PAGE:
Neal Stephenson, in his recent post on Wired’s Epicenter blog, makes a pretty good case for the link between risk and imaginative “big projects.” Failing to capitalize on this link, though, will mean we become suckers for safe and evolutionary improvements.
Most people who work in corporations or academia have witnessed something like the following: A number of engineers are sitting together in a room, bouncing ideas off each other. Out of the discussion emerges a new concept that seems promising. Then some laptop-wielding person in the corner, having performed a quick Google search, announces that this “new” idea is, in fact, an old one — or at least vaguely similar — and has already been tried. Either it failed, or it succeeded. If it failed, then no manager who wants to keep his or her job will approve spending money trying to revive it. If it succeeded, then it’s patented and entry to the market is presumed to be unattainable, since the first people who thought of it will have “first-mover advantage” and will have created “barriers to entry.” The number of seemingly promising ideas that have been crushed in this way must number in the millions.
What if that person in the corner hadn’t been able to do a Google search? It might have required weeks of library research to uncover evidence that the idea wasn’t entirely new — and after a long and toilsome slog through many books, tracking down many references, some relevant, some not. When the precedent was finally unearthed, it might not have seemed like such a direct precedent after all. There might be reasons why it would be worth taking a second crack at the idea, perhaps hybridizing it with innovations from other fields. Hence the virtues of Galapagan isolation.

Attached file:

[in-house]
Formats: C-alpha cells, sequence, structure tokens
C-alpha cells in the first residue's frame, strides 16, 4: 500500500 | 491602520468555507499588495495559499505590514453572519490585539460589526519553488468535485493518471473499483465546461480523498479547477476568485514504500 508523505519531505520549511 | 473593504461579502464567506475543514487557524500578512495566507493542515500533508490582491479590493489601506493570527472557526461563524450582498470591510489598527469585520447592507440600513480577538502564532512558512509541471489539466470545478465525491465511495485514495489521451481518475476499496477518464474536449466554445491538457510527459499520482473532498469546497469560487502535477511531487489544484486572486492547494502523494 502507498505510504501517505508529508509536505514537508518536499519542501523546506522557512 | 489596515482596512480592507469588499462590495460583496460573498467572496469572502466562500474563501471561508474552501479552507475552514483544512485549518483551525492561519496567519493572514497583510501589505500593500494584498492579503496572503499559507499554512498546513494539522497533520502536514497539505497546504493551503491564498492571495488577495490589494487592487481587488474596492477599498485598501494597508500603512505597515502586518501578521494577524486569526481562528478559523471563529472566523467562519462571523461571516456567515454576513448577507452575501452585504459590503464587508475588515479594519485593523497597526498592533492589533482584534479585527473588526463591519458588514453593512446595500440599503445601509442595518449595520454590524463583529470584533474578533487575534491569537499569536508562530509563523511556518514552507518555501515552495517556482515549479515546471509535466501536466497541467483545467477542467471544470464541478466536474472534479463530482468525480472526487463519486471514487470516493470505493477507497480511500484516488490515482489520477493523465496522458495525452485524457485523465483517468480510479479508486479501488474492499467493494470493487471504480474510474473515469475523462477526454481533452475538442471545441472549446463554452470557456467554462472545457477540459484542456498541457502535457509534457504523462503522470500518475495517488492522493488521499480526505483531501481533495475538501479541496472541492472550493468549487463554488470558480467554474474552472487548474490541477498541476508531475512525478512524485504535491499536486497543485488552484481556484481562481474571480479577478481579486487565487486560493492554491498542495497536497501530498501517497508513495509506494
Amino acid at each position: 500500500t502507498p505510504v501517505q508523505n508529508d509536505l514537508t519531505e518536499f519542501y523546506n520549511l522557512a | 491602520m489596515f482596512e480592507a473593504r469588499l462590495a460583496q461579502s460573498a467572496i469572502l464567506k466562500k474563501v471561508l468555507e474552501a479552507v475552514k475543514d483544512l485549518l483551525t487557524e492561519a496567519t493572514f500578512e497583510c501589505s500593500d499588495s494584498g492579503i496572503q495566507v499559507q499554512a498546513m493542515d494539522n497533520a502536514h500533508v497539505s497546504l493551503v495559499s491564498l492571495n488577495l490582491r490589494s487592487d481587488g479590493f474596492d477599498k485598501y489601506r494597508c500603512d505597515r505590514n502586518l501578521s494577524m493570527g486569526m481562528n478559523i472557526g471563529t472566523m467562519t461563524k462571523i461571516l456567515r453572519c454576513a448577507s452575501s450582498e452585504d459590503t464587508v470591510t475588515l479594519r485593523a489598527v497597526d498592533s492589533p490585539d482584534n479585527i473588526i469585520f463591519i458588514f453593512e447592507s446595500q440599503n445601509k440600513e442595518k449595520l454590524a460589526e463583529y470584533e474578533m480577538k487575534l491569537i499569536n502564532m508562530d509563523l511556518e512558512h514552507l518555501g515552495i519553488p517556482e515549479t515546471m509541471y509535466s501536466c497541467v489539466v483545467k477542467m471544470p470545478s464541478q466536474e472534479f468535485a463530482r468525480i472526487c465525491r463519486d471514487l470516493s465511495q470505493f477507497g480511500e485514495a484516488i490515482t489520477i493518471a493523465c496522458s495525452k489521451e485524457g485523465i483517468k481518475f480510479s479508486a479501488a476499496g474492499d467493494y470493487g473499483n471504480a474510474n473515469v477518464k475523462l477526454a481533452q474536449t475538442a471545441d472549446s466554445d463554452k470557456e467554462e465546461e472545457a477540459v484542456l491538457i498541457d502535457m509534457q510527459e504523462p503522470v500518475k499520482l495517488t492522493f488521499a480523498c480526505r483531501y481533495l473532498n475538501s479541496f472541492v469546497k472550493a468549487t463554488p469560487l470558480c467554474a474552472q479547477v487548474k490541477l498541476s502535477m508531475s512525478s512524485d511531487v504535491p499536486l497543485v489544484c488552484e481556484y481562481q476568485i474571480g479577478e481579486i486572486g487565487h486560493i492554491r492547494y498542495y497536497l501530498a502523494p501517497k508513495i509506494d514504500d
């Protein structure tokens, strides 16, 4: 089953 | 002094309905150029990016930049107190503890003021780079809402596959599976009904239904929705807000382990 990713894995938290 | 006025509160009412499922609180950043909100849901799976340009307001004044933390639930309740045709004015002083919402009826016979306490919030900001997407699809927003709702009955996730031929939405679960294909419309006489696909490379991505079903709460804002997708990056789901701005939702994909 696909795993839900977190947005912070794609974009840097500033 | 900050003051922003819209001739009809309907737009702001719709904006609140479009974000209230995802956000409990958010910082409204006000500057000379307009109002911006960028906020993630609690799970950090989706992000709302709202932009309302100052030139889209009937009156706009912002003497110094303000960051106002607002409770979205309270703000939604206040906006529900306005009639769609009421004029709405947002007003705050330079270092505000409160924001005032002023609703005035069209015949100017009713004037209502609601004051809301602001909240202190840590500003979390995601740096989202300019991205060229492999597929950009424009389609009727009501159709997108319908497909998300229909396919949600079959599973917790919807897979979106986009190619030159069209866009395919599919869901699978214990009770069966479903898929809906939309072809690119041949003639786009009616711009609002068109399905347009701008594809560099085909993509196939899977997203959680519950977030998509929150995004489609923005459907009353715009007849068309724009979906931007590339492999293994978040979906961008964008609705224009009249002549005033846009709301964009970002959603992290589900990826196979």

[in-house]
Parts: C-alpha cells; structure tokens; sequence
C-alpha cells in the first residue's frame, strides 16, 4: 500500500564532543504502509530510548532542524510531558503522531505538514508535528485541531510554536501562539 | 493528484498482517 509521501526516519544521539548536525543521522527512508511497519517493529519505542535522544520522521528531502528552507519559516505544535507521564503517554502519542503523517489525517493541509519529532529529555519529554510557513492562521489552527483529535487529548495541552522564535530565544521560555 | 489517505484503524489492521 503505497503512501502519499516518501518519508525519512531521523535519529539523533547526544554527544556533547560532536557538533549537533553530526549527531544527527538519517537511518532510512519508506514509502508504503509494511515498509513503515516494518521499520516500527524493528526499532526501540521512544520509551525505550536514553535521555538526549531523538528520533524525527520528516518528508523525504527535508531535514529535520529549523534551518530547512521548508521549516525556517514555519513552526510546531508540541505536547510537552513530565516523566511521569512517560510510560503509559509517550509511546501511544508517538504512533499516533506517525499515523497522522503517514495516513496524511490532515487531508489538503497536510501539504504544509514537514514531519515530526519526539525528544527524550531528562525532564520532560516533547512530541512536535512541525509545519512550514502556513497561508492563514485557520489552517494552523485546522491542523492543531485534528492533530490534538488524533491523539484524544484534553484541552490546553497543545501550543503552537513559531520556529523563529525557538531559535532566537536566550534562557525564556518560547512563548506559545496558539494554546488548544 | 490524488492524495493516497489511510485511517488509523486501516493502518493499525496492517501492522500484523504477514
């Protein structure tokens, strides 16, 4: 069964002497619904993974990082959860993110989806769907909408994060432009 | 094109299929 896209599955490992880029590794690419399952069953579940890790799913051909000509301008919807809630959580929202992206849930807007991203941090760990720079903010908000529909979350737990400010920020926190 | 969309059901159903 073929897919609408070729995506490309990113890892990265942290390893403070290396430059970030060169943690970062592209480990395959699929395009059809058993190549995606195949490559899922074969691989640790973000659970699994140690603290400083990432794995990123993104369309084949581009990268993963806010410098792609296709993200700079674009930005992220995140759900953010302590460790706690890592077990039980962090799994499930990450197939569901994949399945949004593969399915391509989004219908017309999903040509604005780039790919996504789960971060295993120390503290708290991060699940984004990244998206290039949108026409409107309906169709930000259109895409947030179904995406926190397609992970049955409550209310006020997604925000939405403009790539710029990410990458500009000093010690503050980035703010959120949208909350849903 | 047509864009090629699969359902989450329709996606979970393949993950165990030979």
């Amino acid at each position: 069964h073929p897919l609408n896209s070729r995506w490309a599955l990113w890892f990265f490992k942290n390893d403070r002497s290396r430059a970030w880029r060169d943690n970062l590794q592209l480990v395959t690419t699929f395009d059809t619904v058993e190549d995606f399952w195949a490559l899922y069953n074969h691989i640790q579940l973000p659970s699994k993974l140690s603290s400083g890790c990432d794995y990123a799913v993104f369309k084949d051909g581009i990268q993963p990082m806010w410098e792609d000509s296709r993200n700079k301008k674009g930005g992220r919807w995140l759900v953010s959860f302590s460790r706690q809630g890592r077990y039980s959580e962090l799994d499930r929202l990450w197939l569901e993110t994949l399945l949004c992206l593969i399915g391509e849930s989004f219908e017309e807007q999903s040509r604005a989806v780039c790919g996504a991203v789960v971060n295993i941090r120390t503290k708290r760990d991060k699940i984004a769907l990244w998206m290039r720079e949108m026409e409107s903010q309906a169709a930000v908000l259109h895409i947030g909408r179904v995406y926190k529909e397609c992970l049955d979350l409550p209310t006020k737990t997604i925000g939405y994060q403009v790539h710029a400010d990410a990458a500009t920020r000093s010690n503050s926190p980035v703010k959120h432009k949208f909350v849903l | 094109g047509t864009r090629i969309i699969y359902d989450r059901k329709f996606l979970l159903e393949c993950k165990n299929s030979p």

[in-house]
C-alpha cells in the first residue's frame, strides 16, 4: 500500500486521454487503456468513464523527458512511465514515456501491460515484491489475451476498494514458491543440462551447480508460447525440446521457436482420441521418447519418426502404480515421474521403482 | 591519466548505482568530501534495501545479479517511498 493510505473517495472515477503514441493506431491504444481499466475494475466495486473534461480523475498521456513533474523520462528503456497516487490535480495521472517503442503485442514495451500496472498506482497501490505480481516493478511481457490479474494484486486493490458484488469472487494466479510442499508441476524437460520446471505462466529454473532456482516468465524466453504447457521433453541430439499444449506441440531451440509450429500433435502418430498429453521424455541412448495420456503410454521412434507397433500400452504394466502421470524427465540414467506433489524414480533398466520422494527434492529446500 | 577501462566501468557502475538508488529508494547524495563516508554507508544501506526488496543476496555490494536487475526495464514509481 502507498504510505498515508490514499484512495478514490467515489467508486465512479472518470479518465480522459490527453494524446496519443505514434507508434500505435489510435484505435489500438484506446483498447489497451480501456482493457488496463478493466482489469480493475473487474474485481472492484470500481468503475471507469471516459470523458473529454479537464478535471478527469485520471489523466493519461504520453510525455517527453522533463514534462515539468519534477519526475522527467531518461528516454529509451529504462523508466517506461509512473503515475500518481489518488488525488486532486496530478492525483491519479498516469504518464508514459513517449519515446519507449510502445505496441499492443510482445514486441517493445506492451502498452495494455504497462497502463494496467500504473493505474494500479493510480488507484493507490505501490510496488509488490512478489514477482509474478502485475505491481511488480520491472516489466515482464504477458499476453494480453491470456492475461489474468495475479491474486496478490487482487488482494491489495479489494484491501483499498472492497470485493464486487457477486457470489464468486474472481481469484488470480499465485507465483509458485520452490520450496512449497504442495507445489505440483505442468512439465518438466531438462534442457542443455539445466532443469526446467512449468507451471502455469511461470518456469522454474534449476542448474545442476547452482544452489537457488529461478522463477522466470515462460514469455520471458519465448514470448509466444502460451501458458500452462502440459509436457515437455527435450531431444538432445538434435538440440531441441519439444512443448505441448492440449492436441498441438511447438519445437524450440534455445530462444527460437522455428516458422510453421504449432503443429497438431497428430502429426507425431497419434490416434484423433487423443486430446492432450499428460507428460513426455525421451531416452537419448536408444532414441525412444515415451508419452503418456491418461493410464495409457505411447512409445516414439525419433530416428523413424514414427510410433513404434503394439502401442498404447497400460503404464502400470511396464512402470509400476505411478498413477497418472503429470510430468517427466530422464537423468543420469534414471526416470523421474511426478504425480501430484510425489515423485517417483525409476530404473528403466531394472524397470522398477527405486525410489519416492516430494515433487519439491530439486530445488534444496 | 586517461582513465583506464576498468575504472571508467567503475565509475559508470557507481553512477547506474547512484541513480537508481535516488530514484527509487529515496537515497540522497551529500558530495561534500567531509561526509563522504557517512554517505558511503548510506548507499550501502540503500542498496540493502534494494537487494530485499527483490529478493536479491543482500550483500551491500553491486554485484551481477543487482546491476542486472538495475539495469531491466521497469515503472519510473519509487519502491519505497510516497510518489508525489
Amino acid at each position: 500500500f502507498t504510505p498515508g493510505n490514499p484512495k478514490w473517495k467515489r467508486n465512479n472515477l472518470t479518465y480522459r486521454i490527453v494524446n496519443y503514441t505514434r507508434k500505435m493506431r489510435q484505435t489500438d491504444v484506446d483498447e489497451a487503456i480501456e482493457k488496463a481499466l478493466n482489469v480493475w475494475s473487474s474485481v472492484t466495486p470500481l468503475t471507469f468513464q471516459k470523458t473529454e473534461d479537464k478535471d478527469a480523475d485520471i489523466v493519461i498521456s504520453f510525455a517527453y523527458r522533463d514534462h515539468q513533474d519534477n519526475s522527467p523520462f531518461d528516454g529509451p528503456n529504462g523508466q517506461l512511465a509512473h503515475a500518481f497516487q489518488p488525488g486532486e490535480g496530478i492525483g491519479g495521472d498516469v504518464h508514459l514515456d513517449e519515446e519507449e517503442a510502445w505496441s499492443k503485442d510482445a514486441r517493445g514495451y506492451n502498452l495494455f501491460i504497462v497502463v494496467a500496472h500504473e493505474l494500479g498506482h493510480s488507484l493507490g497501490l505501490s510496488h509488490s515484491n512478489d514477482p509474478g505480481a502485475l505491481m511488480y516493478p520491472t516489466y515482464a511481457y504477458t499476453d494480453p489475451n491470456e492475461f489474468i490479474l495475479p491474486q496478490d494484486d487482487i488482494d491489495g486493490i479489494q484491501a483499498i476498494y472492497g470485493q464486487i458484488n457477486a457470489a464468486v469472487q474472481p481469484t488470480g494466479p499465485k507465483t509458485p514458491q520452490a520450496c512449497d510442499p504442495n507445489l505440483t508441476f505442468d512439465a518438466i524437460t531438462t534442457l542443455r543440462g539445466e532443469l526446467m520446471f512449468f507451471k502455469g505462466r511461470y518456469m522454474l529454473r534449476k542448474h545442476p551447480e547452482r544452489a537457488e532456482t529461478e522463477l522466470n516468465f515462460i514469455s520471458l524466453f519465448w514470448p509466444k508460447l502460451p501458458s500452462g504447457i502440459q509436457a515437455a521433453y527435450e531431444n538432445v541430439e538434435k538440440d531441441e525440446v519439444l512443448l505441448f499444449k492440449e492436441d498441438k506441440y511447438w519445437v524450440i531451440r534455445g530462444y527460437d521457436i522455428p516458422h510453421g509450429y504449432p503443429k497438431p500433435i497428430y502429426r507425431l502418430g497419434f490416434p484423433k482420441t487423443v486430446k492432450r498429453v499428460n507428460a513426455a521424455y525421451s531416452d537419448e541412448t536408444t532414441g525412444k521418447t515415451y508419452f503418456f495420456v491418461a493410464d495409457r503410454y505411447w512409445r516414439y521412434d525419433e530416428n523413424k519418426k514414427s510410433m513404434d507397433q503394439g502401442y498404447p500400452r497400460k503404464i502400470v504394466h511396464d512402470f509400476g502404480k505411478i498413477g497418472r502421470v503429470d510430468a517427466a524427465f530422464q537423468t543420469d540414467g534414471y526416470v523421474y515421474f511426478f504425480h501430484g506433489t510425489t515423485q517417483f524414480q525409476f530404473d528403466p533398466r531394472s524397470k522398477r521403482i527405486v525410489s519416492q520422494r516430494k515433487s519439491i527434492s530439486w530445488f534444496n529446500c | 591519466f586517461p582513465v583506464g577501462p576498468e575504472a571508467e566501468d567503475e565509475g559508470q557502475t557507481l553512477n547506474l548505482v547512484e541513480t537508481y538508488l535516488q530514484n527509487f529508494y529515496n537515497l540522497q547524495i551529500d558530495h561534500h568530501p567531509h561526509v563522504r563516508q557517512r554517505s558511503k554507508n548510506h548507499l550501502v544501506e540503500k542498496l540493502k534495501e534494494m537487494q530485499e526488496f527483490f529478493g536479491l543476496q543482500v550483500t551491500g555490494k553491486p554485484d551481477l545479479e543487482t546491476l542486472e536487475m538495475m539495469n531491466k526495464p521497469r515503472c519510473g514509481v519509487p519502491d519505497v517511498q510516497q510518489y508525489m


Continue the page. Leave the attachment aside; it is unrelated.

If I read Stephenson right, uncertainty is the space between us and our future where our imagination gets to work. I’m reminded of a Kant’s First Critique seminar I did last spring: the prof advised that no matter how hard it is, we should always start our homework by reading Kant. If you hop to the secondary sources first – and these were absurdly helpful resources, sure – you’ve screwed yourself for the chance to saying something new. Stephenson’s on to something, and if it seems like it’s of import to people other than creatives and sci-fi writers, then you’re quite right. Setting the tone for what comes next is something you can rarely achieve when you’re constantly focused on what the people around you have done first, whether they’ve put their energy towards making phones or writing about Kant.